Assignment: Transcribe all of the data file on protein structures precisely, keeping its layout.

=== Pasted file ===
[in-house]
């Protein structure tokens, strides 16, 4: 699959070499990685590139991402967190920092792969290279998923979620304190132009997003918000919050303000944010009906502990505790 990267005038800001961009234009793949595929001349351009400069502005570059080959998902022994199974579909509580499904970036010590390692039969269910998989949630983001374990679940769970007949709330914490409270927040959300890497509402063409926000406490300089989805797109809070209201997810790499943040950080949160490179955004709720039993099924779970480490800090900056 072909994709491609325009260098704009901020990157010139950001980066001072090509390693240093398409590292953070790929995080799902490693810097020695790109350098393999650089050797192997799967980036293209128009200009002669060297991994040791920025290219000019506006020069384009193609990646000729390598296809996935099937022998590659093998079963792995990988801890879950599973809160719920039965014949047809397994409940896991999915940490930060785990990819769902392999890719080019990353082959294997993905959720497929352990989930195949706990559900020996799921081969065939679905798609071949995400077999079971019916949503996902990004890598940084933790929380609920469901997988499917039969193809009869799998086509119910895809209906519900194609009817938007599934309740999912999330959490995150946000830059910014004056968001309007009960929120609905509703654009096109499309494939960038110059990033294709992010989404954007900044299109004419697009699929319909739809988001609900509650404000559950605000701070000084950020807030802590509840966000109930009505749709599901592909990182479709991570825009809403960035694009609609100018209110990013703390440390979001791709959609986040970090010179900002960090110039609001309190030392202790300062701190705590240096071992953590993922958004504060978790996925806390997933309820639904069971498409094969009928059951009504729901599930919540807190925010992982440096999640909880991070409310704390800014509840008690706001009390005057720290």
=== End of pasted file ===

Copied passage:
[in-house]
């Protein structure tokens, strides 16, 4: 699959070499990685590139991402967190920092792969290279998923979620304190132009997003918000919050303000944010009906502990505790 990267005038800001961009234009793949595929001349351009400069502005570059080959998902022994199974579909509580499904970036010590390692039969269910998989949630983001374990679940769970007949709330914490409270927040959300890497509402063409926000406490300089989805797109809070209201997810790499943040950080949160490179955004709720039993099924779970480490800090900056 072909994709491609325009260098704009901020990157010139950001980066001072090509390693240093398409590292953070790929995080799902490693810097020695790109350098393999650089050797192997799967980036293209128009200009002669060297991994040791920025290219000019506006020069384009193609990646000729390598296809996935099937022998590659093998079963792995990988801890879950599973809160719920039965014949047809397994409940896991999915940490930060785990990819769902392999890719080019990353082959294997993905959720497929352990989930195949706990559900020996799921081969065939679905798609071949995400077999079971019916949503996902990004890598940084933790929380609920469901997988499917039969193809009869799998086509119910895809209906519900194609009817938007599934309740999912999330959490995150946000830059910014004056968001309007009960929120609905509703654009096109499309494939960038110059990033294709992010989404954007900044299109004419697009699929319909739809988001609900509650404000559950605000701070000084950020807030802590509840966000109930009505749709599901592909990182479709991570825009809403960035694009609609100018209110990013703390440390979001791709959609986040970090010179900002960090110039609001309190030392202790300062701190705590240096071992953590993922958004504060978790996925806390997933309820639904069971498409094969009928059951009504729901599930919540807190925010992982440096999640909880991070409310704390800014509840008690706001009390005057720290």